Editor’s note: this interview originally appeared in the Summer 2018 issue of ArtReview, and is being republished here to coincide with the artist’s solo show, God Life: Modern House on Land outside Game Table, at the South London Gallery through 1 September 2019.
Growing up, Susan Cianciolo was a runner. Now, as an artist, running has become her philosophy. Here is a natural animal activity that pretty much anyone can do, and yet within that fundamental movement is struggle, risk, visceral exhaustion, ecstatic peaks and the freewheeling sprint of liberation.
From 1995 to 2001, Cianciolo produced 11 collections of her defiant, innovative RUN clothing line, as well as a pop-up restaurant under the same name. (She’s also made RUN structures, RUN money, a RUN Library, RUN Church and on.) The clothes were raw, handmade and tender, and had just the right amount of naivety – all uncommon qualities in high fashion. Every strip of fabric expressed its own idiosyncratic personality, its own movement across the body and its own complicated history. She sometimes commissioned materials from seed to cloth, but more often, her fabrics are recycled, gifted, found.
Likewise, her runway shows played like performance art, staged in parking garages and galleries, and her models, primarily women, were often nonprofessionals or children or, on one occasion, aerialists. Since then, she has referred to the RUN project and its community, lovingly, as a ‘cult’, and she too has achieved a certain cult status from its legacy.
In 2001 Cianciolo experienced psychological burnout and left the fashion industry along with her life in New York. She began focusing on her visual art, which had been quietly running in parallel to her fashion career all along. The art overlapped with her fashion, both in sensibility and content, and her shows seemed casually to ignore any distinction between the disciplines: dreamlike films of women in her clothes, fashion sketches, magazine collages, geometric watercolours and exhibitions of the clothes themselves, which she often referred to as costumes.
Cianciolo also began showing her signature DIY kits (originally called Fluxus boxes). These ragged cardboard boxes were like care packages filled with fragments from her life and work – a doll, a Polaroid, a moment from a scrapbook, a childlike sculpture of popsicle sticks, a page from her actual diary. Cianciolo has said her work is often inspired by her memories, and these modest vessels play with nostalgia, their contents recalling precious keepsakes discovered in a grandmother’s attic. In fact, like much of Cianciolo’s work, the items in the kits are intended to be used, and the clothing can be assembled at home.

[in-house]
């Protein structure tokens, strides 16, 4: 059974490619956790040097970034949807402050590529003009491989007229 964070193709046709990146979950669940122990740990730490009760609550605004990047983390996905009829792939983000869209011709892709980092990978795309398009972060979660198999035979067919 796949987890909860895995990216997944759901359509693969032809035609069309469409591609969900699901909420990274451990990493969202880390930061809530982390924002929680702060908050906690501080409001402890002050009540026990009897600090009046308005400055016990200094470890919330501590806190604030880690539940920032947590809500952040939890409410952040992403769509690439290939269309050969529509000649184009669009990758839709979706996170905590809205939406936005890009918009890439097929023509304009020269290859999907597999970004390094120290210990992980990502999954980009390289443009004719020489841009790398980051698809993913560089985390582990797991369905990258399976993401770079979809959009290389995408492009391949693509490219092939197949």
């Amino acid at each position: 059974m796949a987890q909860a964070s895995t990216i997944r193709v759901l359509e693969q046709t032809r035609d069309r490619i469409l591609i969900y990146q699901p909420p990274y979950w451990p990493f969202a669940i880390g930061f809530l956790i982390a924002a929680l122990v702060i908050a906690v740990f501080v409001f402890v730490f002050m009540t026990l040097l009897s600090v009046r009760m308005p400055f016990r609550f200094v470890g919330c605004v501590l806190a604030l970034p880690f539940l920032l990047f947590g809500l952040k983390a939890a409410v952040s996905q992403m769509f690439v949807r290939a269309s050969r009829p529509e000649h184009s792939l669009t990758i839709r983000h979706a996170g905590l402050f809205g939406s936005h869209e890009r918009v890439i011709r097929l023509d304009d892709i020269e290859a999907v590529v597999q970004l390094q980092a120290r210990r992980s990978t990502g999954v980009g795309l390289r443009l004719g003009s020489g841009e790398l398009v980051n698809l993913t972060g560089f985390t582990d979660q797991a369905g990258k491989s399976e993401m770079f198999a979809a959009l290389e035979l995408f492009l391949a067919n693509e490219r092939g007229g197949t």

Home is another significant word in Cianciolo’s body of work. Raised in the inner city of Providence, Rhode Island, in relative poverty, Cianciolo learned craft early, making her own clothing whenever possible. These days she works mostly from home and often involves her ten-year-old daughter, Lilac Sky, in performances and in the making of objects. With designer Kiva Motnyk, she also created RUN Home, a line of housewares that includes quilts, cushions, tapestries, table linens, ceramics and furniture. Like the artists Mierle Laderman Ukeles and Alison Knowles, Cianciolo elevates domestic labour and humbles the luxurious pretence of fine art.
In 2015, at the age of forty-six, Cianciolo presented her first exhibition in New York in over 12 years: if God COMes to visit You, HOW will you know? (the great tetrahedral kite) at Bridget Donahue on Manhattan’s Lower East Side. With bare walls and an austere grid of kits on the floor, Cianciolo created something simultaneously delicate and unrefined, sacred and mundane, inviting and mystifying. The show received a waterfall of long-deserved attention and stimulated a new period in Cianciolo’s career, which has included her second iteration of Run Restaurant, at the 2017 Whitney Biennial, and a screening of her films in MoMA PS1’s 2015 Greater New York survey.
I spoke to Cianciolo as she was preparing a new performance and a solo show in Los Angeles. She spoke softly, and found her words through long thoughtful pauses. Her answers were profoundly, refreshingly honest, and afterwards I felt much like I did after seeing her work: I had just experienced the very centre of a human. Later, in an email, she revealed to me that she has never discussed “this part of [her] story” publicly.
ROSS SIMONINI Would you say that you walked away from the fashion industry in 2001?
SUSAN CIANCIOLO Yeah. When I speak to doctors and healers about it, they say I had a mental breakdown. But it probably was just an overload, too much overstimulation for too long without any breaks.
RS Did it feel like a mental breakdown to you?
SC Definitely. Something went – the wiring was not right when I hit that point.
RS What did you do to get yourself back to some kind of balance?
SC Well, being such an extremist – and I don’t know if this was right – I just cut all my ties completely. Shut down the studio. Let everyone go. Separated from my husband. I moved out to the Albers foundation for three months and lived completely alone on 75 acres, right outside of Yale. Then I went to London and didn’t come back for a year.
RS What were you doing during that period?